Azerbaijani lawmakers on November 26 called for France to be expelled from the Minsk Group mediating in the Nagorno-Karabakh dispute after the French Senate backed the breakaway region's independence claim.
The French upper house on November 25 adopted a nonbinding resolution calling on France to recognize the separatist region as an independent state.
The move came after Armenia agreed to a Moscow-brokered peace deal earlier this month that ended weeks of fresh fighting over Nagorno-Karabakh.
France, together with Russia and the United States, cochairs the Minsk Group, which has led talks seeking a solution to the conflict for decades but has failed to achieve a lasting agreement.
The French senators' nonbinding resolution called on the French government to recognize the "Republic of Nagorno-Karabakh" as an independent state. The resolution suggested that recognition of Nagorno-Karabakh as a state could be used as “an instrument of negotiations for the purpose of establishing a lasting peace.”
Nagorno-Karabakh's declaration of independence from Azerbaijan has not been recognized by any country.
The French resolution also stated that "the security and freedom of the Armenian populations in Nagorno-Karabakh are not guaranteed by the Republic of Azerbaijan.”
In response, Azerbaijani lawmakers adopted a resolution on November 26 urging the government to appeal to the Organization for Security and Cooperation in Europe (OSCE), which oversees the Minsk Group, to expel France from its presidency.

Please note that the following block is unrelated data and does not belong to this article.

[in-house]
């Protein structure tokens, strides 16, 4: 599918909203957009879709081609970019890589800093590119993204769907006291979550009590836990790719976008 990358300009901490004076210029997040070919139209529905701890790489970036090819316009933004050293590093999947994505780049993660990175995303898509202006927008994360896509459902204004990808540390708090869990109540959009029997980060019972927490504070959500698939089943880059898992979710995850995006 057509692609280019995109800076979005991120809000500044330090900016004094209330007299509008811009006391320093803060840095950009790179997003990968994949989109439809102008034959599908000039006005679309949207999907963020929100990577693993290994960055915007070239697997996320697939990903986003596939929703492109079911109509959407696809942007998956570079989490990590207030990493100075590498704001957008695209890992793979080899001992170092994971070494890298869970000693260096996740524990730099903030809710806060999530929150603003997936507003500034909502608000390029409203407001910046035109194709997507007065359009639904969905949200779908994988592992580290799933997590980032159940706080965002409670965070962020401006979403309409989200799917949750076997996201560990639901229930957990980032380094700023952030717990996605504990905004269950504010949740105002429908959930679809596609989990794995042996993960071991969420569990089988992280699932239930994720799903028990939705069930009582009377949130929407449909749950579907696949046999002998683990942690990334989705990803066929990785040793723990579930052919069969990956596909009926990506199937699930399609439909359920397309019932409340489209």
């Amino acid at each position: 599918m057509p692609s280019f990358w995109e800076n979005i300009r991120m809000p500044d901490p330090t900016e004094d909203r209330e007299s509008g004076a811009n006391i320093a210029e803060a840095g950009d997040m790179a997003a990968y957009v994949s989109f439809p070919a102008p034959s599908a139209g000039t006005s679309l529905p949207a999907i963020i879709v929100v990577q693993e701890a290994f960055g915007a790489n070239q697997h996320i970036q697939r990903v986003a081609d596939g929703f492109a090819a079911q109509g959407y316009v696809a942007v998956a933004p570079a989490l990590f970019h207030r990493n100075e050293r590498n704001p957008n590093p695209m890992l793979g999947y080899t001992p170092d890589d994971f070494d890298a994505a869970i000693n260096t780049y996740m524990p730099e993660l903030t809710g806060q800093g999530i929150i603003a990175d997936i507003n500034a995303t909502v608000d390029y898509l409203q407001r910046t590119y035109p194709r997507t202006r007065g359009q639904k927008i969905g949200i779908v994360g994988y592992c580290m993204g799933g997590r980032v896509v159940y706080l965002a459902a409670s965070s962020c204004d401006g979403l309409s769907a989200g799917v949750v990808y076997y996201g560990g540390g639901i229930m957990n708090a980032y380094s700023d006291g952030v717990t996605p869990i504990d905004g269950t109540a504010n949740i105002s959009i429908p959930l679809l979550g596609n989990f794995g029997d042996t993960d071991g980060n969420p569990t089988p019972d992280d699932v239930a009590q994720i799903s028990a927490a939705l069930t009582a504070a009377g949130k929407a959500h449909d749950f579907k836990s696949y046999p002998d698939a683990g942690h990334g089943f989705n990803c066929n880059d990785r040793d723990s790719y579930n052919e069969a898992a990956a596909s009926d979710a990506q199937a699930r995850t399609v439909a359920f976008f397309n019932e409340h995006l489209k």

They also urged Baku to revise its "political...and economic relations" with France.
Parliament speaker Sahiba Gafarova said a "dirty political campaign against Azerbaijan" had been orchestrated in the French Senate and that Azerbaijani lawmakers had to respond.
Armenian Prime Minister Nikol Pashinian has praised the French resolution as "historic."
Under the Moscow-brokered peace agreement, Armenia is ceding control of parts of the enclave's territory as well as seven surrounding districts of Azerbaijan it held since the 1990s.
The Armenian separatists are retaining control over most of Nagorno-Karabakh's territory and some 2,000 Russian peacekeepers have been deployed along frontline areas and to protect a land link connecting Karabakh with Armenia.
Pashinian suggested on November 25 that Russian peacekeeping forces will likely remain in Nagorno-Karabakh for more than the five years envisaged by the agreement that stopped the Armenian-Azerbaijani war on November 10.
Russia has extensive relations with both Armenia and Azerbaijan but provides security guarantees to the former.
On November 25, Azerbaijani troops moved into the Kalbacar district after it was handed over by Armenia as part of the truce deal.
No incidents were reported during the initial stage of the handover and a spokesman for Russia’s Defense Ministry said his country’s peacekeeping mission remains in close contact with local administrations to try to prevent any possible incidents.
Kalbachar, wedged between Nagorno-Karabakh and Armenia, was initially scheduled for handover on November 15 but the deadline was postponed by Azerbaijan for humanitarian reasons.
Azerbaijan lost control of Kalbacar during the war with Armenia in the early 1990s as they transitioned into independent countries amid the breakup of the Soviet Union.
Kalbacar -- which the Armenians call Karvachar -- was a strategic link between Armenia's internationally recognized border and Armenian-held areas in the disputed Nagorno-Karabakh region.
Armenia agreed to hand over three districts ringing Nagorno-Karabakh -- Agdam, Kalbachar, and Lachin -- after nearly three decades under Armenian control as part of the Russian-brokered agreement, following the worst fighting in the region since the 1990s.
Lachin is scheduled for handover by December 1.